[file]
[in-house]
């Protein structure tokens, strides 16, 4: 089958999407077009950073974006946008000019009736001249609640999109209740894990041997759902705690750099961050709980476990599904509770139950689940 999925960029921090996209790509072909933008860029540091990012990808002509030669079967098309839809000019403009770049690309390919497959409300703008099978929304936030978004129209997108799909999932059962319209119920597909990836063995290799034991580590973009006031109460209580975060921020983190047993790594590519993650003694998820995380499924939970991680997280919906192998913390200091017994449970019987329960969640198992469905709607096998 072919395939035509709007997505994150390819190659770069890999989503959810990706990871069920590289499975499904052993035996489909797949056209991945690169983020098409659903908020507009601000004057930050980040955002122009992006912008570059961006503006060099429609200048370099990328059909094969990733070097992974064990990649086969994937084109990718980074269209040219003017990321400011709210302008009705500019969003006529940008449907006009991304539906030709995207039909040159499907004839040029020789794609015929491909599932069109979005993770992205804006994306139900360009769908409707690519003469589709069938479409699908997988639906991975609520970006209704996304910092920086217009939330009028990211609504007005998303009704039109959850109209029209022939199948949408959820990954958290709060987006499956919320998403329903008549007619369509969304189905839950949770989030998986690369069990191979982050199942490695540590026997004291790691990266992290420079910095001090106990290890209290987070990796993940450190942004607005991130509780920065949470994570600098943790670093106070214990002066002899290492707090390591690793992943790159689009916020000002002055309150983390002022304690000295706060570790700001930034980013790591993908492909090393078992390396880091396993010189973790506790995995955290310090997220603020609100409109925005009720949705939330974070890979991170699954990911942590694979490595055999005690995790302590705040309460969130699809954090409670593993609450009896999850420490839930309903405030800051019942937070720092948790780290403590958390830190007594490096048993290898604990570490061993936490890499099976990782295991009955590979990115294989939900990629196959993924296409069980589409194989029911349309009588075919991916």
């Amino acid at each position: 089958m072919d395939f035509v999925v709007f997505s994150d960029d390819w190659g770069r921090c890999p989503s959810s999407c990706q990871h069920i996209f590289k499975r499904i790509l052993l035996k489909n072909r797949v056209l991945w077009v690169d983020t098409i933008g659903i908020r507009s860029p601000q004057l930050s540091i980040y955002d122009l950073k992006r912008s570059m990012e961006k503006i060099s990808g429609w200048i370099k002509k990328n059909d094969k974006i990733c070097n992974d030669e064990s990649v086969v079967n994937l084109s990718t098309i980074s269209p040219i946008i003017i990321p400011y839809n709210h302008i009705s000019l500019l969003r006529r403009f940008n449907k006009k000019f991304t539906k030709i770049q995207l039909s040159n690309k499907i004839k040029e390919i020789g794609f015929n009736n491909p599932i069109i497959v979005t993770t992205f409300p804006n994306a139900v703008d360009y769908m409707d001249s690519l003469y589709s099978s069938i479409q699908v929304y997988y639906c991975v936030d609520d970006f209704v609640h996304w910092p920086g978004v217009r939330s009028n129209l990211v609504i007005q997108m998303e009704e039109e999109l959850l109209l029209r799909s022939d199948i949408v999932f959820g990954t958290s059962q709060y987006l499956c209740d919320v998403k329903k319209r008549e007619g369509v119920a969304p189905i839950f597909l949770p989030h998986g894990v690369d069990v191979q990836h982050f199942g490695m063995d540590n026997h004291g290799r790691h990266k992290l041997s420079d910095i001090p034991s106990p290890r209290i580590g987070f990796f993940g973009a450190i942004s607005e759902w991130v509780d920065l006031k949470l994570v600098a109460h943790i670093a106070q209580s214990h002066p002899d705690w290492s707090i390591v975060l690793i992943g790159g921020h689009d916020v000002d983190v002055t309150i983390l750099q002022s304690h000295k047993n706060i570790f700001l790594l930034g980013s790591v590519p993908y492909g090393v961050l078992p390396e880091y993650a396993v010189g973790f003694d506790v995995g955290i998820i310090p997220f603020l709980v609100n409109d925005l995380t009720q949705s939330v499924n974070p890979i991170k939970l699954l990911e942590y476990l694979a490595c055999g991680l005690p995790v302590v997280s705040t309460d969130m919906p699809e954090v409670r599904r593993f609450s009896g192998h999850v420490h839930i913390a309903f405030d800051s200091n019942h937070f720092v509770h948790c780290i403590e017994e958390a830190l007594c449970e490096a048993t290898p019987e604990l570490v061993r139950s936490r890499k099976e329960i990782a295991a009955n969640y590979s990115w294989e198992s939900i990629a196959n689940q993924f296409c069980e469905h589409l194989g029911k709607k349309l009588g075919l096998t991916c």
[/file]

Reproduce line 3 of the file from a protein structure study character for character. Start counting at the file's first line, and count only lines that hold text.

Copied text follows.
């Amino acid at each position: 089958m072919d395939f035509v999925v709007f997505s994150d960029d390819w190659g770069r921090c890999p989503s959810s999407c990706q990871h069920i996209f590289k499975r499904i790509l052993l035996k489909n072909r797949v056209l991945w077009v690169d983020t098409i933008g659903i908020r507009s860029p601000q004057l930050s540091i980040y955002d122009l950073k992006r912008s570059m990012e961006k503006i060099s990808g429609w200048i370099k002509k990328n059909d094969k974006i990733c070097n992974d030669e064990s990649v086969v079967n994937l084109s990718t098309i980074s269209p040219i946008i003017i990321p400011y839809n709210h302008i009705s000019l500019l969003r006529r403009f940008n449907k006009k000019f991304t539906k030709i770049q995207l039909s040159n690309k499907i004839k040029e390919i020789g794609f015929n009736n491909p599932i069109i497959v979005t993770t992205f409300p804006n994306a139900v703008d360009y769908m409707d001249s690519l003469y589709s099978s069938i479409q699908v929304y997988y639906c991975v936030d609520d970006f209704v609640h996304w910092p920086g978004v217009r939330s009028n129209l990211v609504i007005q997108m998303e009704e039109e999109l959850l109209l029209r799909s022939d199948i949408v999932f959820g990954t958290s059962q709060y987006l499956c209740d919320v998403k329903k319209r008549e007619g369509v119920a969304p189905i839950f597909l949770p989030h998986g894990v690369d069990v191979q990836h982050f199942g490695m063995d540590n026997h004291g290799r790691h990266k992290l041997s420079d910095i001090p034991s106990p290890r209290i580590g987070f990796f993940g973009a450190i942004s607005e759902w991130v509780d920065l006031k949470l994570v600098a109460h943790i670093a106070q209580s214990h002066p002899d705690w290492s707090i390591v975060l690793i992943g790159g921020h689009d916020v000002d983190v002055t309150i983390l750099q002022s304690h000295k047993n706060i570790f700001l790594l930034g980013s790591v590519p993908y492909g090393v961050l078992p390396e880091y993650a396993v010189g973790f003694d506790v995995g955290i998820i310090p997220f603020l709980v609100n409109d925005l995380t009720q949705s939330v499924n974070p890979i991170k939970l699954l990911e942590y476990l694979a490595c055999g991680l005690p995790v302590v997280s705040t309460d969130m919906p699809e954090v409670r599904r593993f609450s009896g192998h999850v420490h839930i913390a309903f405030d800051s200091n019942h937070f720092v509770h948790c780290i403590e017994e958390a830190l007594c449970e490096a048993t290898p019987e604990l570490v061993r139950s936490r890499k099976e329960i990782a295991a009955n969640y590979s990115w294989e198992s939900i990629a196959n689940q993924f296409c069980e469905h589409l194989g029911k709607k349309l009588g075919l096998t991916c």